1. Excellent detailed tutorial. Story and character can't be halted for the sake of a few cool moves.

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  2. Now I'm going to pick a fight with my characters and see if I can write the scene--much helpful, particularly the concept that it's a transformation scene.

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  3. AND it occurs to me that this is all good advice for a hot scene too... Maybe even better advice for a hot scene.

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  4. If you collected all of your writing advice and put it into a book, I'd buy it. Yes, even though I can get it on your blog for free. You explain everything so well and in a way that instantly makeshift think about how I can apply it to my own writing.

    Thanks for all the excellent writing advice (and excellent books too)!

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  5. Exactly. We move our characters through a story arc of change and discovery. Through a relationship arc with the other characters.

    We can do this in talking heads and a comfortable room. We can do it when our POV character is in solitude.

    That quiescent time can fine-tune complicated realizations and discoveries. (cf Pax in the garden at the Palais-Royal, thinking about why he's going to turn himself in. Jess on the rooftop about to make a big jump, recognizing that she's afraid.)

    But moments of high danger and drama give us access to what might be called macro personal change and self-discovery. (cf Annique and Grey fighting with the garotte and coming away with a more accurate understanding of one another.)

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  6. Hi Sandy --

    I am so unproductive. Where am I going to find time to put together a writing book?

    And you know, there are just a lot of them out there already.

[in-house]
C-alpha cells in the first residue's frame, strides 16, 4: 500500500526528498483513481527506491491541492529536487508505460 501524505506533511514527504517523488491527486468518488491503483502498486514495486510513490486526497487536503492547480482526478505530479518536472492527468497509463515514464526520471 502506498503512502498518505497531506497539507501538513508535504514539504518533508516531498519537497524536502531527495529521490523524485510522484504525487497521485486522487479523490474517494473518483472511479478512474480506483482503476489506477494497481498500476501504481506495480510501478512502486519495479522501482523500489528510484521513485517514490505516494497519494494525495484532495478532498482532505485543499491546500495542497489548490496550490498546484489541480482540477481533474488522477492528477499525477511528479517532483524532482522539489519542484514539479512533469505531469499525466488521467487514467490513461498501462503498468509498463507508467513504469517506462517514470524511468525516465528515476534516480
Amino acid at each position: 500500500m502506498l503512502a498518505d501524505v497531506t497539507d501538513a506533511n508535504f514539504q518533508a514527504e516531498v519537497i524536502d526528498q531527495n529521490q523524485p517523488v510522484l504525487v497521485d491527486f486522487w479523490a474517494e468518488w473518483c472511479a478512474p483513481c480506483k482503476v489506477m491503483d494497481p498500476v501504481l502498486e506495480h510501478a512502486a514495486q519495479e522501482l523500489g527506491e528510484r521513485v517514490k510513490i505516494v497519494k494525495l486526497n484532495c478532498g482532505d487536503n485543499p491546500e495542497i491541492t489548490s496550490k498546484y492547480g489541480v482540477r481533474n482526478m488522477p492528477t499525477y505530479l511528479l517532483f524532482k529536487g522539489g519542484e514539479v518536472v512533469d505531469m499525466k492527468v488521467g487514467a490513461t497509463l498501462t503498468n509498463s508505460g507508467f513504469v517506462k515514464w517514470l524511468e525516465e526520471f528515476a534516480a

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  7. This was a terrific post and incredibly helpful. Thank you so much for sharing!

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  8. I sure hope you find it useful. These high-energy, highly emotional scenes can do so much for our characters. We just kinda ... funnel the characters through them.

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  9. Thanks Jo. I have a couple of fight scenes in my story, but since it's not "that sort of story" they're really hard to write. You've made me realise I just need to stay in POV and let them do what happens.
    I needed that.

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  10. Hi Jill --

    Very much so. If the protagonist almost gets hit by a car or almost drowned or most falls over a cliffside, writers know they're supposed to stay inside his head while this is happening so we get his reaction to the drama.

    Somehoworother, as soon as you say 'fight scene' people back away to Omniscient Narrator and start describing where the kicks are connecting and who jumps into limber rabbit position or raises a claymore. Bruce Lee is 'about' the fighting technique. A Romance story ... not so much.

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  11. NOW I know how to fix that fight scene that just wasn't working.
    Thank you.

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  13. Wonderful info, Jo!

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  14. Hi Jo. That was great. I liked that scene when I read it in the book. But I love the way you disect it. Thanks so much.

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  15. Hi Lil,

    When you say something might have helped you in your writing, I am just so touched. Thank you.

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  17. Hi Ella Quinn --

    I don't have to tell you -- the scene we see is never the scene the reader sees.

    I talked to folks who've been in genuine fights. They say it's all confusion. Perception is choppy and select. You get little images flashing by, not an overall picture. And real fights are brief.

    I have compromised between reality and what-I-need. As always.

    This is the submission draft. I hope I got some of the awkwrdness out in the edits.

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  18. Hi Zan Marie --

    I hope you find it useful. No matter how peaceable we ourselves may be, our characters can get a little violent.